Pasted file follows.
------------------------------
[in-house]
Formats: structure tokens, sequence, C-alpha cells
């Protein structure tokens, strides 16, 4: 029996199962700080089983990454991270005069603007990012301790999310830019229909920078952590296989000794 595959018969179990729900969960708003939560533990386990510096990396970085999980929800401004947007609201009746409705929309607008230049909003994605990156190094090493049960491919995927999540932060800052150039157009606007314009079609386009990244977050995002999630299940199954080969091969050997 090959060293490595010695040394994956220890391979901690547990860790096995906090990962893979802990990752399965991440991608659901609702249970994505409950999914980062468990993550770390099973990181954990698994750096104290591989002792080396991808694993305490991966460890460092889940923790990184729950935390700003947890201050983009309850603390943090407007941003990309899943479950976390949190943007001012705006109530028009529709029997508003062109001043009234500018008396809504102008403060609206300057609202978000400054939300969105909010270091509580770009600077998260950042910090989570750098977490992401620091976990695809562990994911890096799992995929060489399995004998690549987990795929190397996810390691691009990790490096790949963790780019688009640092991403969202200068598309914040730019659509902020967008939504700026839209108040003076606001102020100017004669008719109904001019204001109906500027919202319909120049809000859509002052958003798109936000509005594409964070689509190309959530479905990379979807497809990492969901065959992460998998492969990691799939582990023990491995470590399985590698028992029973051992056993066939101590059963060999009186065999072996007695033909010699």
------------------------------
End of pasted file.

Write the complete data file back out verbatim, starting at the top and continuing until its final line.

[in-house]
Formats: structure tokens, sequence, C-alpha cells
């Protein structure tokens, strides 16, 4: 029996199962700080089983990454991270005069603007990012301790999310830019229909920078952590296989000794 595959018969179990729900969960708003939560533990386990510096990396970085999980929800401004947007609201009746409705929309607008230049909003994605990156190094090493049960491919995927999540932060800052150039157009606007314009079609386009990244977050995002999630299940199954080969091969050997 090959060293490595010695040394994956220890391979901690547990860790096995906090990962893979802990990752399965991440991608659901609702249970994505409950999914980062468990993550770390099973990181954990698994750096104290591989002792080396991808694993305490991966460890460092889940923790990184729950935390700003947890201050983009309850603390943090407007941003990309899943479950976390949190943007001012705006109530028009529709029997508003062109001043009234500018008396809504102008403060609206300057609202978000400054939300969105909010270091509580770009600077998260950042910090989570750098977490992401620091976990695809562990994911890096799992995929060489399995004998690549987990795929190397996810390691691009990790490096790949963790780019688009640092991403969202200068598309914040730019659509902020967008939504700026839209108040003076606001102020100017004669008719109904001019204001109906500027919202319909120049809000859509002052958003798109936000509005594409964070689509190309959530479905990379979807497809990492969901065959992460998998492969990691799939582990023990491995470590399985590698028992029973051992056993066939101590059963060999009186065999072996007695033909010699």